The sounds that a conventional module may play are either incorporated into the module as a part of its design or recorded into the module after the module is manufactured. A module with a “canned” sound as part of its design is typically the most cost effective to produce in large numbers. For example, U.S. Pat. No. 5,356,296 to Pierce et al. discloses such a solution. A disadvantage of this method is that the initial, non-recurring costs of incorporating sound into a module are prohibitive for small production quantities. Also, the long design cycle and manufacturing lead times make it impossible to provide a sound module in response to unanticipated or unpredictable market need. For example, it is not economically viable to preorder “talking” merchandise celebrating a team\'s victory of a major sporting contest in anticipation of such a win. However, the manufacturing lead time after such an event precludes a timely supply of merchandise during the period of peak demand.

Often, it is desirable to have the capability of recording a custom message, music or sound effect for playback by the module. Such a module typically incorporates a microphone or other audio detector and a means for recording the audio into the memory of the module. Alternatively, the module may possess an electronic connector for receiving the analog audio or digitized audio for storage in the module\'s memory.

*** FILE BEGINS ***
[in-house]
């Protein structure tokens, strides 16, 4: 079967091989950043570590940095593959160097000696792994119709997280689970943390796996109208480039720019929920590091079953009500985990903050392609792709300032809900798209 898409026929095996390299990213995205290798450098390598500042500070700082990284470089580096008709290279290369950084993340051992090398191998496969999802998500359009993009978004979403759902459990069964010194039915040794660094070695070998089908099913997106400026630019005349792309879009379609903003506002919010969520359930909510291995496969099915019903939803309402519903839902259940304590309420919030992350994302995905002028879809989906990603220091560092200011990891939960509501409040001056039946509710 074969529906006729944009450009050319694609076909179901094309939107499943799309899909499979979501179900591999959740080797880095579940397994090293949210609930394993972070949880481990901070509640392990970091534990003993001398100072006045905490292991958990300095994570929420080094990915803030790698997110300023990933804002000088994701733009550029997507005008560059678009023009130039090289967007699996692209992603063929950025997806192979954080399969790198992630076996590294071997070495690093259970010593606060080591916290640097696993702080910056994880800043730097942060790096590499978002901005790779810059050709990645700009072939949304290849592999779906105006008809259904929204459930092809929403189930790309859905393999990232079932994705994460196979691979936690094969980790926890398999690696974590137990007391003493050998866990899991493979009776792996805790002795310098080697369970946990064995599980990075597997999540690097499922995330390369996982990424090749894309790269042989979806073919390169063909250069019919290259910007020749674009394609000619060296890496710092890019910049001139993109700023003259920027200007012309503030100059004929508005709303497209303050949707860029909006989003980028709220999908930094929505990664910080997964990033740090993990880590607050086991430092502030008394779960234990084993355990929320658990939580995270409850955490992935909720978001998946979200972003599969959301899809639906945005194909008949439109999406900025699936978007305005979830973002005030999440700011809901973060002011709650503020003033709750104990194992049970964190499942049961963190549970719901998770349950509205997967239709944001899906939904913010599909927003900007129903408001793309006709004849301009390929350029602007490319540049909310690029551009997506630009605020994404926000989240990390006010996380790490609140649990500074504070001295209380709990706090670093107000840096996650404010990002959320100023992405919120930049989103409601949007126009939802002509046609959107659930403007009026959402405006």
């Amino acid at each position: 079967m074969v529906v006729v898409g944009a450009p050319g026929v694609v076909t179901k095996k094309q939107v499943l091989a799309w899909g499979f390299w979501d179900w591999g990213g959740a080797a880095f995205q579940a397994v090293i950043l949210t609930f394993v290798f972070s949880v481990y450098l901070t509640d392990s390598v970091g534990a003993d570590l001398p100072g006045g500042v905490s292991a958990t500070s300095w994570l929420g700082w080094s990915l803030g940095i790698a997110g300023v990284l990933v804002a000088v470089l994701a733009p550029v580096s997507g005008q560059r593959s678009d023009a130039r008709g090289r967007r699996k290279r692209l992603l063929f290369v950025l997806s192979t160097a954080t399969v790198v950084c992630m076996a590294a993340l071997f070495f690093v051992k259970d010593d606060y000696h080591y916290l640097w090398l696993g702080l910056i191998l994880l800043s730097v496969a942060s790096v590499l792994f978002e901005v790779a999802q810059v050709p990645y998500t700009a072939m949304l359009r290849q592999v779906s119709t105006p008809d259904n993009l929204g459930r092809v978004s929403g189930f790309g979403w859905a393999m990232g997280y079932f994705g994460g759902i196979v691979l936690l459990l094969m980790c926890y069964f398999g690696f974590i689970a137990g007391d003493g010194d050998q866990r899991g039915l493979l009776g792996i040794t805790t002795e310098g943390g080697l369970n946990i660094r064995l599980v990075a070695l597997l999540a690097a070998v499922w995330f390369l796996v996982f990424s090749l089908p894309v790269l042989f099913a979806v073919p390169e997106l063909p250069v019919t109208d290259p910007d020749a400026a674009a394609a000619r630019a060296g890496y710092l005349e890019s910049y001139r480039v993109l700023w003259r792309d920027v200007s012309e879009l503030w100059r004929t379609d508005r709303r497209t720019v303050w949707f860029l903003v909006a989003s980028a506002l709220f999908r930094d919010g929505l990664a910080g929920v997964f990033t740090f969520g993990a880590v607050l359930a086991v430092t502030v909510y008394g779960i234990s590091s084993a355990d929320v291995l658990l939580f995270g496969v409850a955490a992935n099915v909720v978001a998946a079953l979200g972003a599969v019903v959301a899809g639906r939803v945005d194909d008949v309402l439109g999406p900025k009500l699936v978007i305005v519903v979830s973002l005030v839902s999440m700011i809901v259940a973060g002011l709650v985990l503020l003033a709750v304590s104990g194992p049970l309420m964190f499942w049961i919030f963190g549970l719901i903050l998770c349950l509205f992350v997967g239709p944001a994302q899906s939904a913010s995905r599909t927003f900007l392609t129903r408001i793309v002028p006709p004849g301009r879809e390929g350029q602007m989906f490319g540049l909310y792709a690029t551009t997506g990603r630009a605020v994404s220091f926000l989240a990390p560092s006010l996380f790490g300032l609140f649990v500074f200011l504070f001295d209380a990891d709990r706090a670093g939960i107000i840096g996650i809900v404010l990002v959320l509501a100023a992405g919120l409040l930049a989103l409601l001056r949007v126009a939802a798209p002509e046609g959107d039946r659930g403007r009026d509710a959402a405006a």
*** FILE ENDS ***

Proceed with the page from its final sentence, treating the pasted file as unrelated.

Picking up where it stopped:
Recording the custom sound by means of a microphone has the advantage that there is no physical contact between the sound module and the audio program source. The disadvantage is that the sound quality is affected by the characteristics of the microphone. To minimize the cost of the module, an inexpensive microphone is typically used, but with the concomitant degradation of sound quality. Programming the memory of the module with an analog or digital version of the custom sound assures that the sound quality is not adversely affected by the data transfer process. However, this process requires human or machine intervention to mate an electrical connector between the programmer and the sound module. This method has the disadvantage of requiring physical contact between the programmer and the sound module. In addition, although the connector on the sound module will likely be used only once, the connector on the programmer will be used many times; once for programming each sound module. The repeated insertion and removal of a connector is problematic due to the effects of frictional wear and environmental contamination. In addition, the process of connecting and disconnecting of the module when used in a retail environment can be inconvenient and confusing to consumers. It is also known that such wired connections in the retail environment can be unreliable. Therefore, a preferred method for communicating with and programming a sound module would use a wireless or other system that does not require physical contact. There are numerous wireless communication systems available today, including radio frequency, optical, and inductive. Prior to this invention, all of the aforementioned technologies are disadvantaged by a substantial increase in cost to the sound module since they require substantial additional electronic circuitry and the addition of antennas, photo optical devices, or pick-up coils. Another disadvantage of these technologies is that a module must be made with components that are used only once during the recording of the custom sound. These components add to the size and cost of the module.